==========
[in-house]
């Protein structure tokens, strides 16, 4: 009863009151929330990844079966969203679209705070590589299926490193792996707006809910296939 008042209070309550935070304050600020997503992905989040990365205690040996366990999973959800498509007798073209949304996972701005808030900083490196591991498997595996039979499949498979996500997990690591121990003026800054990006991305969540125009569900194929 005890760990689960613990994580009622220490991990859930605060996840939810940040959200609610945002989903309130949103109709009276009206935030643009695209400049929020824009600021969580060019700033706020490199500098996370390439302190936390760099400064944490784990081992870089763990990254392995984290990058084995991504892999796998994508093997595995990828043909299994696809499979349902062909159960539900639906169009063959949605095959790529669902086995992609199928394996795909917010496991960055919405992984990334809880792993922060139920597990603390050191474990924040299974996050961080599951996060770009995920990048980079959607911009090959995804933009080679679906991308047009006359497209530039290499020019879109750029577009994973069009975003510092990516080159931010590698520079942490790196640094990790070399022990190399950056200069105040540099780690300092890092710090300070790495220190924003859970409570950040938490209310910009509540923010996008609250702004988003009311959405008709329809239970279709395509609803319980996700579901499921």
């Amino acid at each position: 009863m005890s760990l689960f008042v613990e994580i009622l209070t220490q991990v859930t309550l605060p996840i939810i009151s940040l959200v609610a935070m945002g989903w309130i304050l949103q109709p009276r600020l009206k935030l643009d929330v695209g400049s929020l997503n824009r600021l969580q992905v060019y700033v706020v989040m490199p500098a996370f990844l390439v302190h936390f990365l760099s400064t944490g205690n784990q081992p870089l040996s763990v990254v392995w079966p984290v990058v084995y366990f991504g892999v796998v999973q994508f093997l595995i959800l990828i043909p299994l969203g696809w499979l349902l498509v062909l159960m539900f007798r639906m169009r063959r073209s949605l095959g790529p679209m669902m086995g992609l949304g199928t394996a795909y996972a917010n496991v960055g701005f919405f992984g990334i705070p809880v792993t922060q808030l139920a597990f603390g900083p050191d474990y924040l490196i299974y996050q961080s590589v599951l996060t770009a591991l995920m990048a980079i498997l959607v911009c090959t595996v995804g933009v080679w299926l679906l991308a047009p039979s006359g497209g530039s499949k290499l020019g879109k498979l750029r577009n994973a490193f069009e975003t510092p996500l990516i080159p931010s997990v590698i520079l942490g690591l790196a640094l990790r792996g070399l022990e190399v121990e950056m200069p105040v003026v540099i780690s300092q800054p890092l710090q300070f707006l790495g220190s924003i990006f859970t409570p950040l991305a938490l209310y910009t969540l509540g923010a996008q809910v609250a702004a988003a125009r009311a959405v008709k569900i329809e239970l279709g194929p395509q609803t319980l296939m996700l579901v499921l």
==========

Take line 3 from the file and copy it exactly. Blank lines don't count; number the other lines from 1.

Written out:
């Amino acid at each position: 009863m005890s760990l689960f008042v613990e994580i009622l209070t220490q991990v859930t309550l605060p996840i939810i009151s940040l959200v609610a935070m945002g989903w309130i304050l949103q109709p009276r600020l009206k935030l643009d929330v695209g400049s929020l997503n824009r600021l969580q992905v060019y700033v706020v989040m490199p500098a996370f990844l390439v302190h936390f990365l760099s400064t944490g205690n784990q081992p870089l040996s763990v990254v392995w079966p984290v990058v084995y366990f991504g892999v796998v999973q994508f093997l595995i959800l990828i043909p299994l969203g696809w499979l349902l498509v062909l159960m539900f007798r639906m169009r063959r073209s949605l095959g790529p679209m669902m086995g992609l949304g199928t394996a795909y996972a917010n496991v960055g701005f919405f992984g990334i705070p809880v792993t922060q808030l139920a597990f603390g900083p050191d474990y924040l490196i299974y996050q961080s590589v599951l996060t770009a591991l995920m990048a980079i498997l959607v911009c090959t595996v995804g933009v080679w299926l679906l991308a047009p039979s006359g497209g530039s499949k290499l020019g879109k498979l750029r577009n994973a490193f069009e975003t510092p996500l990516i080159p931010s997990v590698i520079l942490g690591l790196a640094l990790r792996g070399l022990e190399v121990e950056m200069p105040v003026v540099i780690s300092q800054p890092l710090q300070f707006l790495g220190s924003i990006f859970t409570p950040l991305a938490l209310y910009t969540l509540g923010a996008q809910v609250a702004a988003a125009r009311a959405v008709k569900i329809e239970l279709g194929p395509q609803t319980l296939m996700l579901v499921l």